President Donald Trump and first lady Melania Trump visit St. John Paul II National Shrine on June 2, 2020, in Washington. (AP Photo/Patrick Semansky)

At St. John Paul II shrine, Trump’s use of religion goes from bad to ugly

(RNS) — In a dizzying 24-hour span carefully choreographed to enrage his opponents, delight his supporters and boost ratings for his reality-TV presidency, Donald Trump’s production team turned to a handy prop Monday night and Tuesday: religion.

On Monday night (June 1), the president appeared in front of St. John’s Episcopal Church across Lafayette Square from the White House, where, minutes earlier, armored police used smoke canisters to clear peaceful demonstrators as they were packing up to vacate in compliance with the city’s 7 p.m. curfew. After protesters — including clergy — were forcibly expelled from the area, Trump stood in front of historic St. John’s, which had been vandalized in a previous day’s unrest.

On Tuesday, in advance of signing an executive order on international religious freedom, Trump’s handlers turned the St. John Paul II shrine in Washington into another campaign-style photo-op. Located just a few miles from the White House, the shrine celebrates the life and work of the second-longest-reigning pope, who tirelessly advocated for human dignity from his election in 1978 until his death in 2005.

While the show’s executive producer and star merely had to stumble over to a few nearby locations and say some words, his handlers’ and disciples’ deliberate manipulation of religious settings, themes and objects revealed Trumpworld’s cynical and shameless approach to faith.


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Trump held a Bible in a variety of awkward poses that brought to mind a model silently displaying an item on a home-shopping TV channel. He then motioned for several senior officials to join the photo-op and said: “We have the greatest country in the world. We’re going to keep it nice and safe.”

Trump did not say why, in a safe country, so many unarmed black men, such as the late George Floyd, killed by a law enforcement officer May 25 in Minnesota, have been slain by police.

President Donald Trump holds a Bible as he visits outside St. John’s Church across Lafayette Park from the White House on June 1, 2020, in Washington. Part of the church was set on fire during protests on Sunday night. (AP Photo/Patrick Semansky)

The Rt. Rev. Mariann Budde, Episcopal bishop of Washington, who previously ministered in Minneapolis for almost two decades, expressed outrage at Trump’s Bible-waving stunt. “He didn’t come to pray. He didn’t come to lament the death of George Floyd. … He didn’t try to bring calm to situations that are exploding with pain.”

It’s important to remember that racism is the context not only for this season of the Trump show, but for the entire series.

Trump built his political aspirations on the racist delegitimization of our first black president. He has openly trafficked in white supremacy, essentially daring his religious supporters to call him out on it. Since they were untroubled by his decades of unethical dealings with business associates, wives and girlfriends, Trump correctly predicted that the chaplains of white nativism would decline to call out his racial insensitivity.

Since Trump’s disciples know that his grandstanding and shamelessness costs him nothing with his base and brings the added benefit of infuriating religious progressives, they doubled down on Tuesday.

The appearance at the shrine was a nod to the Knights of Columbus, who provided a cash infusion to the shrine in 2011 after years of financial difficulties. While Pope Francis offered a message of unity for the faithful in the United States after Floyd’s death, the Knights’ leadership is evidently untroubled by the timing or optics of providing political cover to Trump, who has a concerted campaign underway to hold white Catholic voters close to him in this fall’s election.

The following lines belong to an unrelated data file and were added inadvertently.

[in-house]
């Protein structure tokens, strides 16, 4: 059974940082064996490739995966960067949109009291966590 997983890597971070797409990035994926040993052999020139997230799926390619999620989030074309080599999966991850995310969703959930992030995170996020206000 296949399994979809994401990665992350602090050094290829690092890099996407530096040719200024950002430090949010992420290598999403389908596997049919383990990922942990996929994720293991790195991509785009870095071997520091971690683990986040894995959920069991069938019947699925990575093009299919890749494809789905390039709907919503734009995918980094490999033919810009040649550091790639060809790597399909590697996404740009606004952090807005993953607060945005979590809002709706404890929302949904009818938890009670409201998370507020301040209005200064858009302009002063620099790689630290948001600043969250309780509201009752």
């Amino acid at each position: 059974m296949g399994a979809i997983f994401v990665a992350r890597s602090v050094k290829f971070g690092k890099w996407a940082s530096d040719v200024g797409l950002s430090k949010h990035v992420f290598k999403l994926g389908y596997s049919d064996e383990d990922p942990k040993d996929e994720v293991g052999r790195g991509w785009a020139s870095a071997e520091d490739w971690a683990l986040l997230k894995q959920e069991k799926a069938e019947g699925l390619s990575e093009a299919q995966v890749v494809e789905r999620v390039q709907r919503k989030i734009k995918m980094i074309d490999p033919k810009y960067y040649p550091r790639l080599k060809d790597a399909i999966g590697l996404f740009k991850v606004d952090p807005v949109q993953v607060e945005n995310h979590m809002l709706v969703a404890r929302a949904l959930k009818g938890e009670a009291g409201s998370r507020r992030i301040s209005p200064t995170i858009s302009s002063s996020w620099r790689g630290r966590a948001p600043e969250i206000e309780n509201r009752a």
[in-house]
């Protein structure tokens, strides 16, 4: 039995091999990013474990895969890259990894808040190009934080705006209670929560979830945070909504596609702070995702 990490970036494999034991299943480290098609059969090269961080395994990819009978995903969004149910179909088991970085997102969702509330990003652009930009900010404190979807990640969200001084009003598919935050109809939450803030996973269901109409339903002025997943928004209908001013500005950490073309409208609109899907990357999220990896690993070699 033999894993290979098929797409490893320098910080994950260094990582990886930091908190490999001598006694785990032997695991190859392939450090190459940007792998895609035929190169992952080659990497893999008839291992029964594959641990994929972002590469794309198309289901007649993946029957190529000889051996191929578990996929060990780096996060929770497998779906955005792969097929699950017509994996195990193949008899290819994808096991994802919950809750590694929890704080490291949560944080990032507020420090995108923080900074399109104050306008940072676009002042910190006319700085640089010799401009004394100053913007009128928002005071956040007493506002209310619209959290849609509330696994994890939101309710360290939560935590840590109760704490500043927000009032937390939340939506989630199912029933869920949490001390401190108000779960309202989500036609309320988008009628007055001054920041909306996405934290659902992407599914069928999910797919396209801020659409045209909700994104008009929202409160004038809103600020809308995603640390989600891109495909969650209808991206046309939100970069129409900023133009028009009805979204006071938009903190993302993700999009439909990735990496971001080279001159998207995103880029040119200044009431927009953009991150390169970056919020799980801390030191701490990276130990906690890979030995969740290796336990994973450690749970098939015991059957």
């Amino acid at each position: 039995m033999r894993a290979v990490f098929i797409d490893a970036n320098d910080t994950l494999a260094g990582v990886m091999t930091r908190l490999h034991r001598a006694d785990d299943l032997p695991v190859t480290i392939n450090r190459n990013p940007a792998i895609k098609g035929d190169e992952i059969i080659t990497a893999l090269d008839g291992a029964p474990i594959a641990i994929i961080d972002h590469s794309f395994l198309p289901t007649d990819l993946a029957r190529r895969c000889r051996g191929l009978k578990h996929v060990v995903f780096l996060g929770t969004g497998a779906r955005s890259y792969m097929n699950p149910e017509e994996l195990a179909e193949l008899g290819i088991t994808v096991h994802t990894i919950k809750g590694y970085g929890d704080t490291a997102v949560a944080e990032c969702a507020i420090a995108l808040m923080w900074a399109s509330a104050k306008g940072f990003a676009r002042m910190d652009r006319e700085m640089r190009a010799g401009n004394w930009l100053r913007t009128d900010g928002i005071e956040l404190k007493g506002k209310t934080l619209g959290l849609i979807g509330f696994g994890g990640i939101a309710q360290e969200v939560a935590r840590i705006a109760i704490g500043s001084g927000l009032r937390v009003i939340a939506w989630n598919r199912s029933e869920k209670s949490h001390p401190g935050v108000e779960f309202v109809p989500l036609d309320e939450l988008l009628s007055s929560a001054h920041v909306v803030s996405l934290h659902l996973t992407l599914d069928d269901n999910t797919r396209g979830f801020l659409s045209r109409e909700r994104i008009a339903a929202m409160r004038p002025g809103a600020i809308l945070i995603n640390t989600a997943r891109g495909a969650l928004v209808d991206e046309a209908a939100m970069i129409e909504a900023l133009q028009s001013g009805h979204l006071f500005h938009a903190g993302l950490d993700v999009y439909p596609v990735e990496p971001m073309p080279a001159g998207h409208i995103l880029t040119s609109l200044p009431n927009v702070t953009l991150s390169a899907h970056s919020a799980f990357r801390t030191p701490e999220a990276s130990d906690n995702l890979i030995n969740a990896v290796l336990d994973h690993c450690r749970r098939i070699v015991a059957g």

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A wealthy but declining fraternal organization of Catholic men, the Knights of Columbus increasingly appears too comfortable with the conservative legal and political establishments. Once respected as a community service organization, the Knights are in perilous danger of forsaking their legitimate mission in favor of becoming too white, too right-wing, and too Trumpy.

While Trump’s white Christian boosters willfully ignored Trump’s Bible-waving stunt at St. John’s and his photo-op at the shrine, the Catholic archbishop of Washington was having none of it. The Most Rev. Wilton D. Gregory spoke out against the fake pilgrimage, calling it “baffling and reprehensible that any Catholic facility would allow itself to be so egregiously misused and manipulated in a fashion that violates our religious principles.”

It’s not likely the shrine visit will hurt him with the sectors of the Catholic hierarchy Trump values most. In April, Trump claimed he would watch a livestream of Cardinal Timothy Dolan celebrating Mass in St. Patrick’s Cathedral. This announcement came hours after a conference call with Catholic prelates and educators in which Trump claimed that he was “the greatest president in the history of the church,” slammed Democrats and sought reelection support.

The Trump show is painful to watch, as even religious conservatives of good faith and goodwill acknowledge. But the president’s manipulation of religion, often with the enthusiastic support of sold-out faith leaders, is especially dismal.

Americans still have the liberty to change the channel, or turn off the TV, or take to the streets. Tragically, one of our countrymen has lost that freedom.

His name was George Floyd.

(Jacob Lupfer is a writer and political strategist based in Baltimore. The views expressed in this commentary do not necessarily represent those of Religion News Service.)